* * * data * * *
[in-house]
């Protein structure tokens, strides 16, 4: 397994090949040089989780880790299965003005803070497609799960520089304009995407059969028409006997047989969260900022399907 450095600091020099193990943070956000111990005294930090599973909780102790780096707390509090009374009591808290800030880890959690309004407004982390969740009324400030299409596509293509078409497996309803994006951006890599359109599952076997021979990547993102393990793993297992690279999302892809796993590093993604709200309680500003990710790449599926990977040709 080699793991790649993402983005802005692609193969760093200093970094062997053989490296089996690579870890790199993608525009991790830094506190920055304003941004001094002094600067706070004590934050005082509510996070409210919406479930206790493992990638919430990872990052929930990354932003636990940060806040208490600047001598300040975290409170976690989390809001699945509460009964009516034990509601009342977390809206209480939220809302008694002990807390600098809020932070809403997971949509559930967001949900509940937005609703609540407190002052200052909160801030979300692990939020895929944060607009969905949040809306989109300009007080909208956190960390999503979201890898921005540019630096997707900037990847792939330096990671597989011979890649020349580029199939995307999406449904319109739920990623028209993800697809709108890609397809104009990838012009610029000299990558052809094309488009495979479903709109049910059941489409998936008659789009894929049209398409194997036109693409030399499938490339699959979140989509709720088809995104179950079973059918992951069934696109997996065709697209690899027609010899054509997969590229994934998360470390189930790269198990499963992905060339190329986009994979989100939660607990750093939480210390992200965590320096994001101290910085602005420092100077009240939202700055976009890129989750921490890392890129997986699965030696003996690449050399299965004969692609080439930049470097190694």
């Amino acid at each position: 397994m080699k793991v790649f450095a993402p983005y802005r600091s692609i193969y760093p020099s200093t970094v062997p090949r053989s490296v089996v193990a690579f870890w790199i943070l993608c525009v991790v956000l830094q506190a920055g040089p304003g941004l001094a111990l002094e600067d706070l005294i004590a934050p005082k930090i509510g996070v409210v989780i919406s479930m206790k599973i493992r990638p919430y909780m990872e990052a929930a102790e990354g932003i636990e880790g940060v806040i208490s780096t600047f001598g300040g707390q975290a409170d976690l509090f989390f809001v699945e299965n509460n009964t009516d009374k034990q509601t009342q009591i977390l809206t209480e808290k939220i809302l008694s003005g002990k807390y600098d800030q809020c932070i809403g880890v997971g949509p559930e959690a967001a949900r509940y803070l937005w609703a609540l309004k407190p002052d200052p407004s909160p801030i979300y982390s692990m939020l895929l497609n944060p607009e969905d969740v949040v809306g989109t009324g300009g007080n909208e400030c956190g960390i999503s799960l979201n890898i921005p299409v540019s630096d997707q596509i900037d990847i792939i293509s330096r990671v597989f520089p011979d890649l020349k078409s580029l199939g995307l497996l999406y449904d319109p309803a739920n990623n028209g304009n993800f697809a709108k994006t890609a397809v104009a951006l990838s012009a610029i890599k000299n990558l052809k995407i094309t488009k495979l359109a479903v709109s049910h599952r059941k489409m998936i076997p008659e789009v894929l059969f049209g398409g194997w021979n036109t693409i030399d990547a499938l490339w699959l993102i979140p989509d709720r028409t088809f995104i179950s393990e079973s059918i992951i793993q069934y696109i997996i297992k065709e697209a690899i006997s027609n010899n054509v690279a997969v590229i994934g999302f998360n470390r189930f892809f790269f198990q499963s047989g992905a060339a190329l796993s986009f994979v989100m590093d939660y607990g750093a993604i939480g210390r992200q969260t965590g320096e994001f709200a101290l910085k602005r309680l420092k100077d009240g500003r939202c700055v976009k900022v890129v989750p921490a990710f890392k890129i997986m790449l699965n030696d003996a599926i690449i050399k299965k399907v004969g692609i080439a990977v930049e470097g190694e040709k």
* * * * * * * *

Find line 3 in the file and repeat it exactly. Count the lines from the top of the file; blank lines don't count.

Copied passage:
């Amino acid at each position: 397994m080699k793991v790649f450095a993402p983005y802005r600091s692609i193969y760093p020099s200093t970094v062997p090949r053989s490296v089996v193990a690579f870890w790199i943070l993608c525009v991790v956000l830094q506190a920055g040089p304003g941004l001094a111990l002094e600067d706070l005294i004590a934050p005082k930090i509510g996070v409210v989780i919406s479930m206790k599973i493992r990638p919430y909780m990872e990052a929930a102790e990354g932003i636990e880790g940060v806040i208490s780096t600047f001598g300040g707390q975290a409170d976690l509090f989390f809001v699945e299965n509460n009964t009516d009374k034990q509601t009342q009591i977390l809206t209480e808290k939220i809302l008694s003005g002990k807390y600098d800030q809020c932070i809403g880890v997971g949509p559930e959690a967001a949900r509940y803070l937005w609703a609540l309004k407190p002052d200052p407004s909160p801030i979300y982390s692990m939020l895929l497609n944060p607009e969905d969740v949040v809306g989109t009324g300009g007080n909208e400030c956190g960390i999503s799960l979201n890898i921005p299409v540019s630096d997707q596509i900037d990847i792939i293509s330096r990671v597989f520089p011979d890649l020349k078409s580029l199939g995307l497996l999406y449904d319109p309803a739920n990623n028209g304009n993800f697809a709108k994006t890609a397809v104009a951006l990838s012009a610029i890599k000299n990558l052809k995407i094309t488009k495979l359109a479903v709109s049910h599952r059941k489409m998936i076997p008659e789009v894929l059969f049209g398409g194997w021979n036109t693409i030399d990547a499938l490339w699959l993102i979140p989509d709720r028409t088809f995104i179950s393990e079973s059918i992951i793993q069934y696109i997996i297992k065709e697209a690899i006997s027609n010899n054509v690279a997969v590229i994934g999302f998360n470390r189930f892809f790269f198990q499963s047989g992905a060339a190329l796993s986009f994979v989100m590093d939660y607990g750093a993604i939480g210390r992200q969260t965590g320096e994001f709200a101290l910085k602005r309680l420092k100077d009240g500003r939202c700055v976009k900022v890129v989750p921490a990710f890392k890129i997986m790449l699965n030696d003996a599926i690449i050399k299965k399907v004969g692609i080439a990977v930049e470097g190694e040709k």